In 1972 I left The Life Guards to be the equine advisor for a small expedition looking for the lost city of Firooz Koh in Afghanistan.  The expedition was curtailed by the authorities shortly after it had started.  I spent the next 5 months travelling in buses around Afghanistan, looking at horses and researching Buzkashi

While watching the King’s Birthday Buzkashi Tournament near Kabul, the Turkish Charge d’Affairs told me that there was a ‘real man’s horse sport’ played somewhere in Eastern Turkey.  I asked where and what, but all he could tell me was that it had been banned by the Sultan in the 19th century for being too dangerous.  The following year I watched a game Cirit near Erzurum, and so began my quest to find and record horse sports in Asia and Africa before they died out.

Except for one trip to Gilgit in Pakistan in 1983, the eighties and nineties were taken up with farming and raising a family.  I returned to my research in 2000 and found Faras Gugse, an equine sport played by the Oromo in Ethiopia.  SInce then I have visited Manipur, the Altai mountains in Mongolia, Cameroon, Senegal, Mali and Burkina Faso.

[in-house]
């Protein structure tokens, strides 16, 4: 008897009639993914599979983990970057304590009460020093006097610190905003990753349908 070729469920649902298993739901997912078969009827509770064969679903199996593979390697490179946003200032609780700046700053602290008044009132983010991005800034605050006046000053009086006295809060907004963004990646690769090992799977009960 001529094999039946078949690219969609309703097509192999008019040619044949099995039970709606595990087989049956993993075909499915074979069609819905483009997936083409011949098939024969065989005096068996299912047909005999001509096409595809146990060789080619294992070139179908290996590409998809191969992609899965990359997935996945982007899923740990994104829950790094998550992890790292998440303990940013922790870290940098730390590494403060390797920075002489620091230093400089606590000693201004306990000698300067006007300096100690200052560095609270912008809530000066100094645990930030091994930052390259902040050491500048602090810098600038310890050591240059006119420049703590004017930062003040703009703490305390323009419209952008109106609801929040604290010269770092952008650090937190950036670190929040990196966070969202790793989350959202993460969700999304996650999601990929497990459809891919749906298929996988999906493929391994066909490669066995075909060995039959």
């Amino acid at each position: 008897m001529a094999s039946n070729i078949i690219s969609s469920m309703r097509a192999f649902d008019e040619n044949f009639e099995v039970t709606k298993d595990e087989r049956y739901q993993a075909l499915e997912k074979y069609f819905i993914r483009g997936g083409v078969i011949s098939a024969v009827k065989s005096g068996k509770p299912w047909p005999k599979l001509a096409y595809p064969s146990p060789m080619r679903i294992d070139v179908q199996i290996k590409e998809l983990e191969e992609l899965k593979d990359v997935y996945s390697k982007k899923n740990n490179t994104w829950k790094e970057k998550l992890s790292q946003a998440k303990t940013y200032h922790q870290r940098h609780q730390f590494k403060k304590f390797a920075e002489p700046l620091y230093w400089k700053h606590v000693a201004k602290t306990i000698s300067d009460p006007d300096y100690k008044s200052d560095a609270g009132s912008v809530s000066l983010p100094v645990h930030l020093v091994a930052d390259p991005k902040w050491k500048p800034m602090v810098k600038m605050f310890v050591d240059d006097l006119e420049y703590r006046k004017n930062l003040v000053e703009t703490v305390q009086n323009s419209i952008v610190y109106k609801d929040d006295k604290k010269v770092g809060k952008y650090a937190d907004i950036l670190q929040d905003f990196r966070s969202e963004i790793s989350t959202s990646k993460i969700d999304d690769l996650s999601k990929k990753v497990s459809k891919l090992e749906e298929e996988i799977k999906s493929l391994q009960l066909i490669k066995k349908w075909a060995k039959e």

The trips are self-financed; I travel mainly by local bus.  Because so little is written about Horse Sports, I often have no idea which part of a country I will be visiting, until I arrive and find out where the horsemen are based.  Then I go there and start making enquiries.  It is a question of meeting the right people and once they realise I know about horses, they are usually willing to help.  Demonstrations or actual games of a particular sport generally only happen once, so besides watching, I have to photograph them at the same time.  Often I end up videoing with my left hand while taking photographs with my right.

I have my own horses and live on a small farm on the Welsh Borders.  My wife looks after everything at home when I sling on my backpack and depart for another bout of exploration.


‘Buzkashi: Polo with a Difference’. The Horseman’s Year Book 1974. Chapt 10, 69-86

‘Cirit: Polo of a Sort’. The Horseman’s Year Book 1975. Chapt 12, 94-101

‘Polo Explorer: A little local game that went around the world’. Equestrian Times. August 30, 120-121

‘Question on Horses is 30 years too late’. Mid Wales Journal. December 14, 4

‘Bad omens put paid to racing Festival’. Mid Wales Journal. December 21, 7

‘Searching for Indigenous Horse Games’. NES Journal of Equine Studies. Vol 6, 25-3

‘Polo’s Heritage: the decline of the Manipuri Pony’. The Polo Times

‘End of an African era’. Equestrian Times

‘Conservation or extinction’ (The Manipuri Pony). Polo Quarterly

About Me

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